Let the Waltz Begin: Baz's La Bohème Makes U.S. Debut Oct. 1 in San Fran

News   Let the Waltz Begin: Baz's La Bohème Makes U.S. Debut Oct. 1 in San Fran The romantic haze of Paris in the 1950s — the same world captured by the lens of photographer Robert Doisneau — will glow pink and rich at the Curran Theatre in San Francisco, where the curtain rises Oct. 1 on the U.S. premiere if Baz Luhrmann's La Bohème.

The romantic haze of Paris in the 1950s — the same world captured by the lens of photographer Robert Doisneau — will glow pink and rich at the Curran Theatre in San Francisco, where the curtain rises Oct. 1 on the U.S. premiere if Baz Luhrmann's La Bohème.

The City by the Bay is home to Luhrmann's visionary retelling of the 1896 Puccini opera famously set in the City of Light. The director has se-set the work in 1957 Paris.

Performances of La Bohème, presented in its original Italian, with English supertitles, continues at the Curran until Nov. 10. It begins previews on Broadway Nov. 26, at the Broadway Theatre, toward a Dec. 8 opening.

Lovers Mimi and Rodolfo will be played by Russian soprano Ekaterina Solovyeva and American tenor David Miller for the first performance at the Curran, and two other couples — lean, sexy and in their twenties — alternate.

"We hope to tell this story in a way that will appeal not only to the people who love Puccini's music, but to the younger audiences who may never have seen an opera before," Luhrmann said in production notes. The casting schedule for the first week of the Curran run has Lisa Hopkins and Jesus Garcia playing matinees Wednesday Oct. 2 and Saturday Oct. 5; Wei Huang and Alfred Boe playing evenings Wednesday Oct. 2, Friday Oct. 4 and Saturday Oct. 5, and the matinee Sunday Oct. 6; and Solovyeva and Miller also playing Thursday evening Oct. 3 and the Sunday matinee Oct. 6 (in addition to that first show Oct. 1).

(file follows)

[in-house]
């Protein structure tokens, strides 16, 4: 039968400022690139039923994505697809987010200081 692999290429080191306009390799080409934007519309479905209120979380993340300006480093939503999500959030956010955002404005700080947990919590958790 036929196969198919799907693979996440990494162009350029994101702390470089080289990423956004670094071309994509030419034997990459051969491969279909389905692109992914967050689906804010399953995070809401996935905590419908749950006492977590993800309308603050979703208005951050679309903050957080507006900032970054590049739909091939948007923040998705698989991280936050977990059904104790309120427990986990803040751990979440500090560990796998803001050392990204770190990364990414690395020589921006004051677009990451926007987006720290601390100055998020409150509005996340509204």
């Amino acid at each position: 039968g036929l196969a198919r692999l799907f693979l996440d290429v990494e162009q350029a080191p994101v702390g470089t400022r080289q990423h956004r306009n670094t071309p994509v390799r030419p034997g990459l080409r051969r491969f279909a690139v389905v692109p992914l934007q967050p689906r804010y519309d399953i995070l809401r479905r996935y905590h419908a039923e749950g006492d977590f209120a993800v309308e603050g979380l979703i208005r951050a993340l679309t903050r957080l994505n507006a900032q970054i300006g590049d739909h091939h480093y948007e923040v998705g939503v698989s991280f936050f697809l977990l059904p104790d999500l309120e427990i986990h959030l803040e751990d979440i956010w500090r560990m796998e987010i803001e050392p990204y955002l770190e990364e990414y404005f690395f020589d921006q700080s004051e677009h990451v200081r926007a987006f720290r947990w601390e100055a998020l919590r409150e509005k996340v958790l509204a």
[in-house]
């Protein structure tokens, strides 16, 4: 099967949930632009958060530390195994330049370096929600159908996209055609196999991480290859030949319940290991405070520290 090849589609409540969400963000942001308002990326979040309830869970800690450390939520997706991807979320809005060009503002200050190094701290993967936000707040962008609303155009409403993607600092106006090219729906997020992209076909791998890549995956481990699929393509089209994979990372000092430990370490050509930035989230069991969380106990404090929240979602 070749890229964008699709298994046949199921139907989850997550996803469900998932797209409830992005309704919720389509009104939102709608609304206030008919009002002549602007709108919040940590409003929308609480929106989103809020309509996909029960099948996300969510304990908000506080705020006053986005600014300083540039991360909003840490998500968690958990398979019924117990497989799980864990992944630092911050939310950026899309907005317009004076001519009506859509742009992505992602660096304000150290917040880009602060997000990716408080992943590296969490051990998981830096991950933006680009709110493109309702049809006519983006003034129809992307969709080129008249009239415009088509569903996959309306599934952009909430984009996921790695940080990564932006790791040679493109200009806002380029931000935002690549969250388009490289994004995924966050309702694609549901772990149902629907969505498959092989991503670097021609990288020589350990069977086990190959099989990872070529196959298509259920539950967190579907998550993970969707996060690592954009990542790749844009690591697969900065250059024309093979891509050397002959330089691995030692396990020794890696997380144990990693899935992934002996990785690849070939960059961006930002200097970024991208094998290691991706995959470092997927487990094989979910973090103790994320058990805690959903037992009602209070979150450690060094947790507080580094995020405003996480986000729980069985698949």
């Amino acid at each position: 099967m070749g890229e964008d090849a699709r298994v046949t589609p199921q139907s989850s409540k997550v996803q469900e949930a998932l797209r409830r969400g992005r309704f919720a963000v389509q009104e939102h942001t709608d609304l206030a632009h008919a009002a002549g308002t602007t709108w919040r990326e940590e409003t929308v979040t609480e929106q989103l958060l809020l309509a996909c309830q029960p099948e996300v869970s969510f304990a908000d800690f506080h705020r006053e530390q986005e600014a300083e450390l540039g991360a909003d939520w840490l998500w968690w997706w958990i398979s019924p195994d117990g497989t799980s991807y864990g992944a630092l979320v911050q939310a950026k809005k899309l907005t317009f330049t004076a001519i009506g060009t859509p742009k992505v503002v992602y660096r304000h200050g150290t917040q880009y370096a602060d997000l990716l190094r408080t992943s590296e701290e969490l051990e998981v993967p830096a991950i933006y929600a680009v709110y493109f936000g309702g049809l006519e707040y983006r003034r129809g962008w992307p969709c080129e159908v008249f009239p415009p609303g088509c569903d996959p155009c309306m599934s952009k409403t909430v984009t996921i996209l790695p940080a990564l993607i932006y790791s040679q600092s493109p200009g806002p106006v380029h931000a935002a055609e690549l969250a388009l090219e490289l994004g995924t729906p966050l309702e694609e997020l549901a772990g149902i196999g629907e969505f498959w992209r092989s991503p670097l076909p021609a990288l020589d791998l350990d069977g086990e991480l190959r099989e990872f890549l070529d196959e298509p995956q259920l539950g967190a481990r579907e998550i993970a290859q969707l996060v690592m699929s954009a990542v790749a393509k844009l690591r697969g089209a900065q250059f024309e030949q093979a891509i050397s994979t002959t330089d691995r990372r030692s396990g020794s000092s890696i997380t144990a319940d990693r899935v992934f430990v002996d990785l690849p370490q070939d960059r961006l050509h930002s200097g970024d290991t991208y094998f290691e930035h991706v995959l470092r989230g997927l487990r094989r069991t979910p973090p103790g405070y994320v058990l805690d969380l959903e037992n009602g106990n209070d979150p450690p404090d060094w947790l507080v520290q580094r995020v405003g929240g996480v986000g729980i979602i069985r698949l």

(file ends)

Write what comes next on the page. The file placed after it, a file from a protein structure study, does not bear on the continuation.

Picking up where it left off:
The playing schedule was expected to change for all but Hopkins and Garcia, who will be the lovers for the Wednesday and Saturday matinees during the run, a spokesman said. No couple will perform more than three shows per week, though live theatre being what it is, the couples who rehearsed together and who appear in the print ads together may occasionally be broken up due to sickness or other circumstances (you can only imagine what couple might appear in the event of a nasty head cold, a blinding snow storm and halted public transportation some mid-winter's night; that's when observers say theatre gets really exciting).

Audiences who care to see a specific pair will be informed of the cast schedule when they purchase tickets, a spokesman said. The young casts rotate because of the vocally-challenging nature of the Puccini score.

The same goes for the roles of Marcello and Musetta, which are each double-cast and will rotate, with no performer playing more than four shows per week.

On Oct. 1, Musetta will be played by Jessica Comeau and Marcello is sung by Eugene Brancoveanu, alternating performances throughout the week with Chloe Wright and Ben Davis.